On Friday (November 26, 2021) the Solomon Islands woke up to a third day of rioting in its capital, Honiara, as thousands of protesters set buildings on fire and looted amid the rubble of burnt shops.
AFP journalists discovered that police fired tear gas and fired warning shots to disperse a group of protesters who wanted to reach the private residence of Prime Minister Manasseh Sogavari.
The Chinese community has become the target of these protests against the Sugavari government, which shifted its diplomatic recognition from Taiwan to communist China in 2019.
And downtown, thousands of protesters, some armed with knives and axes, fanned out into Chinatown, Point Cruz, and other commercial areas.
The Big Bang in Chinatown
In Chinatown, a huge warehouse was set on fire, causing an explosion that caused many people to disintegrate in panic. There were also reports of burning tobacco deposits.
After three days of unrest, various parts of this city of 80 thousand people were devastated.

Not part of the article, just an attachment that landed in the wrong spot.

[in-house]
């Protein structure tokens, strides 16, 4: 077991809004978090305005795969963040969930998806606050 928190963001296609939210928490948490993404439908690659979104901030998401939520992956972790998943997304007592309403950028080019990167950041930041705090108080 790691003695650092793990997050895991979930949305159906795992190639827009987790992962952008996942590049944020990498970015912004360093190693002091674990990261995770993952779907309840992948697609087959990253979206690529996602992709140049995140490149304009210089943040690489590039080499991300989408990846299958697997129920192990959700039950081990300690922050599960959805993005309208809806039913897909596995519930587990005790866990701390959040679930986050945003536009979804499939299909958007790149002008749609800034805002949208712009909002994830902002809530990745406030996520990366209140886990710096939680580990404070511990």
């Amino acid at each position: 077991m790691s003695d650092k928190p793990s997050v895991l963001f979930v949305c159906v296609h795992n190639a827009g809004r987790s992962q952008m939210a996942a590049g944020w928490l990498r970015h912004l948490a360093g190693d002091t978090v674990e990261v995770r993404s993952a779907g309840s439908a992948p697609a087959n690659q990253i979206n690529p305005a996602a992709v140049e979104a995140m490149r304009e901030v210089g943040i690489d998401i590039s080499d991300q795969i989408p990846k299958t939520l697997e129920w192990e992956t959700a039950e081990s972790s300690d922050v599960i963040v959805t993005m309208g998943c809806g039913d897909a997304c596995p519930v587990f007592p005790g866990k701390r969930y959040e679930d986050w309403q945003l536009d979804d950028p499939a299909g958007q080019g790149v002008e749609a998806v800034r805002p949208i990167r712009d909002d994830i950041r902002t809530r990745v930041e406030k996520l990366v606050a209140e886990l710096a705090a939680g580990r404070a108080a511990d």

Pictures posted on social media show blackened facades and roofs tainted by fires that torched banks, schools, police stations and Chinese-run businesses. Rubble, litter and trees pile up in the streets.
The unrest prompted the deployment of an Australian peacekeeping force, whose first troops arrived on Thursday. Neighboring Papua New Guinea has also announced the dispatch of peacekeepers.
China has expressed “grave concern” about its interests in those islands, and called on its government to ensure the safety of its citizens and entities.
The Solomon Islands have had diplomatic relations with Taiwan since 1983, but in 2019 they decided to recognize the communist regime in Beijing as the legitimate representative of China.
The decision of the Solomon Islands government aroused the indignation of a part of the population that has close ties with Taipei.
GC (AFP, Reuters)